Setting an Example: the Bibliography of Conrad Gessner

By Hanna de Lange |

In 1545 Zürich printer Christoph Froschauer published the Bibliotheca Universalis (USTC 616753) by Conrad Gessner (1516-1565). Like our own universal catalogue, the USTC, Gessner meticulously compiled a list of authors and their books, an undertaking that earned him the title ‘the father of bibliography’.

Conrad Gessner was a Swiss polymath, physician and botanist. On the title page of Bibliotheca Universalis Gessner explains what he had set out to accomplish: to describe all Hebrew, Greek and Latin books ever written, both existing and lost. Gessner was very aware of the poor survival rate of ancient texts and he searched German and Italian libraries to unearth as many copies as he could. He proceeded to describe the books and add the locations of where they could be found. Tracking down the whereabouts of a book was not always an easy task and Gessner was often compelled to turn to vague descriptions, like ‘some Italian library’. Still, his attempt to list repositories was a novelty and, more often than not, he mentioned both the place and the name of the library a book was held.

title page of 005169935
Title page of Conrad Gessner’s personal copy of Bibliotheca Universalis. Zentralbibliothek Zurich, shelfmark 005169935.

Sitting on a bookshelf in the remarkable boekzaal (book room) on the first floor of Museum Meermanno, The House of the Book in The Hague, a copy of Gessner’s Bibliotheca Universalis finds itself in good company. It stands shoulder to shoulder alongside books that contain works of Classic scholars. These books are often later translations, but Gessner would no doubt have approved of their existence as they bear witness to the ancient works he set out to rescue from oblivion. We can identify Manuale by Epictetus (shelfmark: 006 C 035 [02]), Aristoteles’ Poetica (shelfmark: 006 C 039) and works by Lucretius Carus (shelfmark: 006 C 041) and Church Father Joannis Chrysostomus (shelfmark: 006 D 024 [01]).

Gessner’s list was, and still is, a valuable source for collectors. It is very likely the reason why the man who started the Museum Meermanno’s foundational collection, Baron W.H.J. van Weestrenen van Tiellandt, was eager to obtain a copy of this book. After all, he and Gessner had their love for books and their wish to preserve them in common.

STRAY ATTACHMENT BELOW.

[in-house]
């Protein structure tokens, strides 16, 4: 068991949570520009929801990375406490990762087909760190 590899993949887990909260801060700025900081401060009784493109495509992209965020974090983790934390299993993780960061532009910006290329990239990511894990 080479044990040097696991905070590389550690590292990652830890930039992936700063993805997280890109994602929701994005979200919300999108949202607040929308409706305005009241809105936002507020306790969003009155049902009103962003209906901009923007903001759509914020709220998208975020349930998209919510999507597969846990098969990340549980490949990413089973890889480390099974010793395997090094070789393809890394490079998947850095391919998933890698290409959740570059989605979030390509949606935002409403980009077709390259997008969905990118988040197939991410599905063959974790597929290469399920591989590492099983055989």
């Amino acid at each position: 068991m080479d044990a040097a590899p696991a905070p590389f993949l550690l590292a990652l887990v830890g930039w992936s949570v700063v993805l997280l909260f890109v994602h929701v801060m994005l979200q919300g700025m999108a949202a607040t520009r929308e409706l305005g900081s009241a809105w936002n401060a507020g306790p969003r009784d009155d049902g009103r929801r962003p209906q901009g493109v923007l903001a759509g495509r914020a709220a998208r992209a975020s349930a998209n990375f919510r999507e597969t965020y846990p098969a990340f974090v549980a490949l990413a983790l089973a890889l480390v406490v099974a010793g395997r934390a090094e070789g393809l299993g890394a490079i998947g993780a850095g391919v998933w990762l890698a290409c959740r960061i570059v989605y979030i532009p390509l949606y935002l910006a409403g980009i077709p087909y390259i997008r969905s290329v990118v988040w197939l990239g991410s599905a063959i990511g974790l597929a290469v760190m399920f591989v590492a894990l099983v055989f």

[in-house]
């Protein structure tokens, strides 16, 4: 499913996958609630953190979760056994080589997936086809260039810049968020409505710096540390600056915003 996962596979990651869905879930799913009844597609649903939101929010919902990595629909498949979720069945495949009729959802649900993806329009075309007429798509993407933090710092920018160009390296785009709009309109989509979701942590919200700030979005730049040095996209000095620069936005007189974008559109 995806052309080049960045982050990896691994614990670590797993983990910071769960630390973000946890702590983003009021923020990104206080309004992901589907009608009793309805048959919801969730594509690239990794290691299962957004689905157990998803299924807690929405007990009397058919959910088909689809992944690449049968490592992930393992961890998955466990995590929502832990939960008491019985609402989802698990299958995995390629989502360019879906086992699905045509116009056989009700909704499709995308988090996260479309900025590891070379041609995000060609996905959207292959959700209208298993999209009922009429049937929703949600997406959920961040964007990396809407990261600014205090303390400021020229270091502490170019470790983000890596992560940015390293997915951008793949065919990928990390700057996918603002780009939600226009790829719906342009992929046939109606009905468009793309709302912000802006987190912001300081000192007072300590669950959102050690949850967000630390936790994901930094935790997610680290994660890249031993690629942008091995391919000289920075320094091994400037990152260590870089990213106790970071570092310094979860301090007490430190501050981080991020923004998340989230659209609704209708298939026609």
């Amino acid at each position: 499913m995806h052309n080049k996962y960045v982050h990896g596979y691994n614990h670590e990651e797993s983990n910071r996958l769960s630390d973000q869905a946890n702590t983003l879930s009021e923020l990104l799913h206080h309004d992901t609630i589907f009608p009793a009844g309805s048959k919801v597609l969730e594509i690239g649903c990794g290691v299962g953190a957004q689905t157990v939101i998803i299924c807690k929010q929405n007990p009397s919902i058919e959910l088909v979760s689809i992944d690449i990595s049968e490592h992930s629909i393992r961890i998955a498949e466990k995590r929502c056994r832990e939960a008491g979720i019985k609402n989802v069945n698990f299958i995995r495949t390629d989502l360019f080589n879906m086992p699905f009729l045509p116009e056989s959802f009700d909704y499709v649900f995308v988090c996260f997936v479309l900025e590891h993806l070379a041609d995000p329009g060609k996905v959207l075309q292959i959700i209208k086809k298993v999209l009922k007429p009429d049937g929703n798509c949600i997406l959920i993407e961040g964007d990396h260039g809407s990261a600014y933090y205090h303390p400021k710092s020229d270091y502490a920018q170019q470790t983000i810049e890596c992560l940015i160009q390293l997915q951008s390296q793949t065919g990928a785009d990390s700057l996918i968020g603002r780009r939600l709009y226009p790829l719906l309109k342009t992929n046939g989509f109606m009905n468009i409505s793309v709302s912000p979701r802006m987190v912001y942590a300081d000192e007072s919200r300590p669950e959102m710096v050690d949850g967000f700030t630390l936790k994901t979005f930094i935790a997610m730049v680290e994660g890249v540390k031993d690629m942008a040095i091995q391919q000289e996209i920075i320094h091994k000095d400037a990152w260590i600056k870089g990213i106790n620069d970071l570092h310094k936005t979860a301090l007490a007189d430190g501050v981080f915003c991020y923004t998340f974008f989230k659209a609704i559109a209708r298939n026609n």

The Bibliotheca Universalis is a massive work, but not the only one Gessner undertook. Like a true homo universalis, in addition to this bibliography he attempted to list all the known knowledge on plants: Catalogus plantarum Latinè, Graecè, Germanicè, & Gallicè (1542), USTC 619851; on languages: Mithridates. De differentiis linguarum tum veterum, tum quae hodie apud diversas in toto orbe in usu sunt (1555), USTC 305141 and on animals: Historiae animalium (1551), USTC 624827.

frog tree device
A version of Christoph Froschauer‘s printer’s device, which looks very similar to the woodcut of a frog in the second volume of Gessner’s Historiae Animalium. Zentralbibliothek Zurich, shelfmark 004652981.

All of Gessner’s works were widely distributed and translated. Nevertheless, they were invariably placed upon the Papal Index of Forbidden Books. After all, Gessner and his publisher Froschauer were Protestants, which was reason enough for their books to end up on the Index. A Counter-Reformation bibliography, the Bibliotheca Selecta, by Antonio Possevino (USTC 851076), followed some five decades later in 1593. But this could not prevent the legacy Gessner left us with: an early example of a systematic bibliography.


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Hanna de Lange is a Universal Short Title Catalogue PhD student at the University of St Andrews. She graduated from the University of Amsterdam with a degree in Early Modern History. Her doctoral research is a study of the dissemination of English, Scottish and Irish books on the early modern European book market.


References and further reading:

Blair, Ann M., Too much to know. Managing scholarly information before the Modern Age (New Haven, CT: Yale University Press, 2010).

Leu, Urs B., Raffael Keller and Sandra Weidmann (eds.), Conrad Gessner’s Private Library (Leiden, Boston: Brill, 2008).

Nelles, Paul, ‘Conrad Gessner and the Mobility of the Book: Zurich, Frankfurt, Venice (1543)’, in: Daniel Bellingradt, Paul Nelles and Jeroen Salman (eds.), Books in Motion in Early Modern Europe. Beyond Production, Circulation and Consumption (Cham: Palgrave Macmillan, 2017).


Images available from the Zentralbibliothek Zurich under the Creative Commons Attribution 4.0 International Licence. Copyright of Zentralbibliothek Zurich.


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